Hello, my name is Megan Musseau, I'm a Mi’kmaw from Ktaqmkuk and the region of Ktaqmkuk that I'm from is Elmastukwek. Elmastukwek is also known as the Bay of Islands, and Ktaqmkuk is also known as Newfoundland. And this is one of the main districts of Mi’kma’ki in what is now known also as Atlantic Canada.

My practice is made up of a lot of different mediums but I like to explore notions of memory, land transference, familial history, and larger kinship networks in relationship to the environment through practicing customary art forms such as Mi’kmaq basketry. For the exhibition Shimmering Horizons, I'm including my basket series called Intergalactic L’nu Baskets and these baskets are all made with synthetic materials such as vinyl tape, plastic, neon flagging tape. It's all stripped down, so the materials goes through its own kind of processing, and I use a gauge—and a gauge is one of the tools that we also use for stripping ash—but instead of stripping the ash, I'm actually stripping vinyl tape that's been adhered to a large sheet of acetate. Then the strips are stripped down into these kind of vinyl ‘splits’. We would say, you know, “split ash basketry”, I call this “split vinyl basketry”. And these splits are woven into baskets.

This is one of the basket forms using all black vinyl, and around here on the top, just above the jikiji’j is braided flagging tape. Normally we would use sweet grass as a decorative element within the basket, but I wanted to push the conversation around access to resources, access to traditional and customary medicines, and the larger realities of what's happening within the environment. Like, what happens if we cannot access wood, sweet grass, etc.? How do we continue our basket making? You know, we're unceded and unsurrendered territory here in Mi’kma’ki and I see high, high volumes of industry. So I wanted to blend what I was seeing in my environment with… as a young Mi’kmaw woman trying to learn and continue customary art practices such as basketry. Because that's very much rooted in a sense of pride. And also, it links into the larger systems of economy. And that's the research that I'm really, really interested in.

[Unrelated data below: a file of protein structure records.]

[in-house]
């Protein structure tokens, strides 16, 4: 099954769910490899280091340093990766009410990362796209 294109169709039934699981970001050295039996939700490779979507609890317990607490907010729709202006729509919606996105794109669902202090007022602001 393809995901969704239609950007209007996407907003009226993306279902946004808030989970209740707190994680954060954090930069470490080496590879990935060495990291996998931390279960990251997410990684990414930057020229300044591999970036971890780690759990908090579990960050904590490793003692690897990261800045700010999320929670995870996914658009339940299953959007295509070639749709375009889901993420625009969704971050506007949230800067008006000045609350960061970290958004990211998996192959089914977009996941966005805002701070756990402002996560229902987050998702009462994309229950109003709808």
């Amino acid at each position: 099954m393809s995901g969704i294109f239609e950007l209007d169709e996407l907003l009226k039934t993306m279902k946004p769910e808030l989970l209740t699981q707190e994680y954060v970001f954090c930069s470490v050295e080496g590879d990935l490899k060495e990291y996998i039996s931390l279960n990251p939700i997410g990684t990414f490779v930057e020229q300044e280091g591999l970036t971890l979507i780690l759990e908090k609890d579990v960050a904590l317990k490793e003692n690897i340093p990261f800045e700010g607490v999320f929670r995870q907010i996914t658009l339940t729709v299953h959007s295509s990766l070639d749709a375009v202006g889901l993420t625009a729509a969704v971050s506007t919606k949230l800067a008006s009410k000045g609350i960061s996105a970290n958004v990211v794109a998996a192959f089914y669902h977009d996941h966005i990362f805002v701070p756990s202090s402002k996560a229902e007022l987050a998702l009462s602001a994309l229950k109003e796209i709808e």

So, I started to use a vinyl flagging tape and I actually brought the flagging tape onto the land—long strands of flagging tape—and did a durational performance where I braided the flagging tape for about an hour and a half. And so that performance, that bringing these synthetic materials onto the land and pushing my body, in a way of this kind of harvesting, but also this disconnection, and also a resistance and a resiliency in terms of an adaptation. To push my body in that way to still harvest this flagging tape. It’s almost like it’s kind of a contradiction but I wanted to have that kind of conversation.